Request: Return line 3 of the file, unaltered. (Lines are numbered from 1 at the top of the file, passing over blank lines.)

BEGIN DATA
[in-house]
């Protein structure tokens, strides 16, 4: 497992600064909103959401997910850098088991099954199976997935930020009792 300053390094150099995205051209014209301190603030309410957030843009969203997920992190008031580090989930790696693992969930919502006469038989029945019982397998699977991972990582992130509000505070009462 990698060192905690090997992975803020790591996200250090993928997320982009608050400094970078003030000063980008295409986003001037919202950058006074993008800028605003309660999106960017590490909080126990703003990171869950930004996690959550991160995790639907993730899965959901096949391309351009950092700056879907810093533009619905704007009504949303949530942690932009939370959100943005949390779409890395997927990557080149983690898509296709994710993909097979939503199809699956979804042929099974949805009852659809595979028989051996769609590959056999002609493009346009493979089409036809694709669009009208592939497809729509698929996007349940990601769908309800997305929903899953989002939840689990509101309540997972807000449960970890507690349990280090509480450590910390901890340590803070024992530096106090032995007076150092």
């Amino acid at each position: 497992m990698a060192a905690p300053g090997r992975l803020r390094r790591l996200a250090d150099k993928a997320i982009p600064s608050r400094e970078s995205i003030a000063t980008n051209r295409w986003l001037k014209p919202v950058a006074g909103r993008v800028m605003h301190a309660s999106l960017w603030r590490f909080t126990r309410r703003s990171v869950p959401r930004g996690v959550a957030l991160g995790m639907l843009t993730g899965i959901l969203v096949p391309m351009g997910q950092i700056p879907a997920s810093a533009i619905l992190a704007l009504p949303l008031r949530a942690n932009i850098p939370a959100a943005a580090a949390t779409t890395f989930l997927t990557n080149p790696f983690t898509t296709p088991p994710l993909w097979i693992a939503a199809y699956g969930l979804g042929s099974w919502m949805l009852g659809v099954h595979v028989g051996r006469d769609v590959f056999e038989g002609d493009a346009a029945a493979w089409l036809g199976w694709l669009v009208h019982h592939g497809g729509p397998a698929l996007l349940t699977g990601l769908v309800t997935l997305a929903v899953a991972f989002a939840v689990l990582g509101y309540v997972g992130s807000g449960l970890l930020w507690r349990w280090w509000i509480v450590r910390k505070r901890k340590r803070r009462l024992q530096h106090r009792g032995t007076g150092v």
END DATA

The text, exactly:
């Amino acid at each position: 497992m990698a060192a905690p300053g090997r992975l803020r390094r790591l996200a250090d150099k993928a997320i982009p600064s608050r400094e970078s995205i003030a000063t980008n051209r295409w986003l001037k014209p919202v950058a006074g909103r993008v800028m605003h301190a309660s999106l960017w603030r590490f909080t126990r309410r703003s990171v869950p959401r930004g996690v959550a957030l991160g995790m639907l843009t993730g899965i959901l969203v096949p391309m351009g997910q950092i700056p879907a997920s810093a533009i619905l992190a704007l009504p949303l008031r949530a942690n932009i850098p939370a959100a943005a580090a949390t779409t890395f989930l997927t990557n080149p790696f983690t898509t296709p088991p994710l993909w097979i693992a939503a199809y699956g969930l979804g042929s099974w919502m949805l009852g659809v099954h595979v028989g051996r006469d769609v590959f056999e038989g002609d493009a346009a029945a493979w089409l036809g199976w694709l669009v009208h019982h592939g497809g729509p397998a698929l996007l349940t699977g990601l769908v309800t997935l997305a929903v899953a991972f989002a939840v689990l990582g509101y309540v997972g992130s807000g449960l970890l930020w507690r349990w280090w509000i509480v450590r910390k505070r901890k340590r803070r009462l024992q530096h106090r009792g032995t007076g150092v």